Damn making me cry in the parking lot of target th

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Belongs to: All 27 Slipknot music videos say 1 thing…and it’s not what you expect
Damn making me cry in the parking lot of target. This is beautiful thank you for sharing your story. I hate that you had to go through all of that. The devil in me is the feeling of not being good enough too in any way. Constantly comparing myself to those around me that never reach out to others for help cuz they seem to handle their shit on their own and me feeling like a burden cuz I always need someone to help me. I lost my mom when I was C 16 and didn’t know how to do anything she treated me like a child I was mentally 11 or 12 when she died. I was never popular. Ppl see this light in me and I struggle so much at times but I have the greatest gift on earth my son he has my heart. I live for him. I’m gonna listen to slip knot now. I feel I’m the only one out here showing my scars I am so open I really tell people how I’m feeling but get embarrassed about it when I walk away. Everything is fucking up in life lately but I still count my blessings and look for the magic around me and holds space for anyone I come into contact with because I know how it feels to face the demons alone it hurts it’s scary and it’s lonely.

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Hey hey my friend.

Thank you for opening up about all of this and for giving us the chance to carry some of the burden with you - even if only for a moment.

You mentioned never feeling good enough, and that it likely stems from your mother and perhaps this feeling that you were mentally younger than you were physically when she passed.

You also mentioned feeling like you tell people how you’re feeling but you’re embarrassed or perhaps even overthink and get a bit anxious about what you’ve shared.

It sounds overwhelming. Especially with your son looking up to you. I could imagine feeling pressure, like not only are you trying to figure all of this out for you, but you’re trying to be sure that they grow up and learn from you as well. You want to be sure they have the tools you never had. But how can you pass those down when you don’t have them?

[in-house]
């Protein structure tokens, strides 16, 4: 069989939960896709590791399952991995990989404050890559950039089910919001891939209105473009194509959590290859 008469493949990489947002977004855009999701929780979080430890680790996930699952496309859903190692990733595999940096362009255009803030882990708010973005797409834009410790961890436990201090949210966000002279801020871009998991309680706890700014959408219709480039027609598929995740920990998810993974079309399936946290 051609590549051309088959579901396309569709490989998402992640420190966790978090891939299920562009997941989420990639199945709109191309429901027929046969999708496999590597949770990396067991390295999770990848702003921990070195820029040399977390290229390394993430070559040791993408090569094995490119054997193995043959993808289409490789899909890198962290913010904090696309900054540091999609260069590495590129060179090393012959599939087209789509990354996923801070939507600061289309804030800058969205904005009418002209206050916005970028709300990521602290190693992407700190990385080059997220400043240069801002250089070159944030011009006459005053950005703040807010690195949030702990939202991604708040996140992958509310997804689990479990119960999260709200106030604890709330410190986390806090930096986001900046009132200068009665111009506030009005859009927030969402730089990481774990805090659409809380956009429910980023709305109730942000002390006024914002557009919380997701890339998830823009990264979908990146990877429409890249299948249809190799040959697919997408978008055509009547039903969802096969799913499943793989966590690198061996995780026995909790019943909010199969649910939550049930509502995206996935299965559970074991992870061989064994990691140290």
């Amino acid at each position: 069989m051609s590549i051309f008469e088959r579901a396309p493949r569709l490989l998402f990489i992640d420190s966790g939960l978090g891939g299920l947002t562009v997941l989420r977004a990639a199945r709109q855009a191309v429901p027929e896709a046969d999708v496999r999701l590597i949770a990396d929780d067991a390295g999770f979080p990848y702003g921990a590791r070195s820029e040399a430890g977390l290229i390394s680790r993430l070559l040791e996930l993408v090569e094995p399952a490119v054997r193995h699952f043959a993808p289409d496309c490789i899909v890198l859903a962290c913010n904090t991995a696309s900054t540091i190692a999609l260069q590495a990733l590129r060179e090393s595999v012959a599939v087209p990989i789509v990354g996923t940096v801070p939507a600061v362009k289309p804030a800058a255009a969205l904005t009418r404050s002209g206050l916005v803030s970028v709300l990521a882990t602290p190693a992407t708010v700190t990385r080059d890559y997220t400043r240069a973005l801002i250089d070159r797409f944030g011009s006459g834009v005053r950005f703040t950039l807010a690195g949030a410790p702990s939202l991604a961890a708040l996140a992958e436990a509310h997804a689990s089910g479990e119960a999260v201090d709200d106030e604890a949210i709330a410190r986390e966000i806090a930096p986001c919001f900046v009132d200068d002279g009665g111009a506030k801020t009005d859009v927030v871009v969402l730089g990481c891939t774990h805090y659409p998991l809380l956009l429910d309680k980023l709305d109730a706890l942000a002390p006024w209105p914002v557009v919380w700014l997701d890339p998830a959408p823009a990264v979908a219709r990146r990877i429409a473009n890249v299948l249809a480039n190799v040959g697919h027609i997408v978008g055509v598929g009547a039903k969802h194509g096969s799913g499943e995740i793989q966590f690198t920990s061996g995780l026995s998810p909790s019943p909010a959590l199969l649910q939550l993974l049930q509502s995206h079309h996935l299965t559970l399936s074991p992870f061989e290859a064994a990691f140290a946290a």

I think that, personally, I identify with more of your story than I’d like to realize. At 32 now, I felt especially lost when my daughter was much younger. I feel like I wasn’t raised to be in touch with my emotions or to value myself. And I wasn’t taught how to properly value others. So in many ways, when I was 25, I was still thinking like a teenager. I hadn’t developed in a lot of ways, and I honestly think I’m still growing and developing a lot.

In those younger years (20-25) I also remember feeling really…raw? Raw and self conscious. I felt like it was so unfair that I had to put in so much effort to get done what it seemed other people got done so easily. Why did it take 2-3 times the effort for me to stick to routines, or to save money. To clean the house. And it felt like I always had problems. I was “the problem friend”.

It was just…a lot. Based on what you said about feeling embarrassed about opening up - maybe some of that hits.

I went to therapy a lot, DBT to be specific (not a recommendation, just what I did that worked for me). And I unpacked a lot of stuff. Unpacked that because of how I was raised, there were a lot of skills I didn’t have. I didn’t learn. There were a lot of things I was running from. And that - regardless of the hand I was dealt by my parents - I am the only one responsible for what happens tomorrow.

I also learned that I have a tendency to show my own scars and heartache as a way of connecting with people or as a way of getting some level of sympathy. Because when I was little, that was how I got attention. Care. Sympathy.

Being a person is complicated. After discovering my bad habits, I went through a lot of guilt. A lot of shame. A lot of fear. “How do i parent now? How do i be sure that my daughter is getting what I didnt?”

A big part of that was not just living for her. But living for me. The best thing I can do for her is be sure Im taken care of - that way I can show up as my best self for her.

In all of this I mean to say that I think you’re doing great. You’re doing the best with what you have. The fact that you’re thinking about your son, aware of your teen years, and thinking of the future - it means you’re putting a ton of effort it.

You aren’t alone in facing your demons. We come from different places. With super different experiences. But all of us here have your back.

I believe in you. And your future. And your journey. And Target parking lots are the best places to cry.

You’ve got this.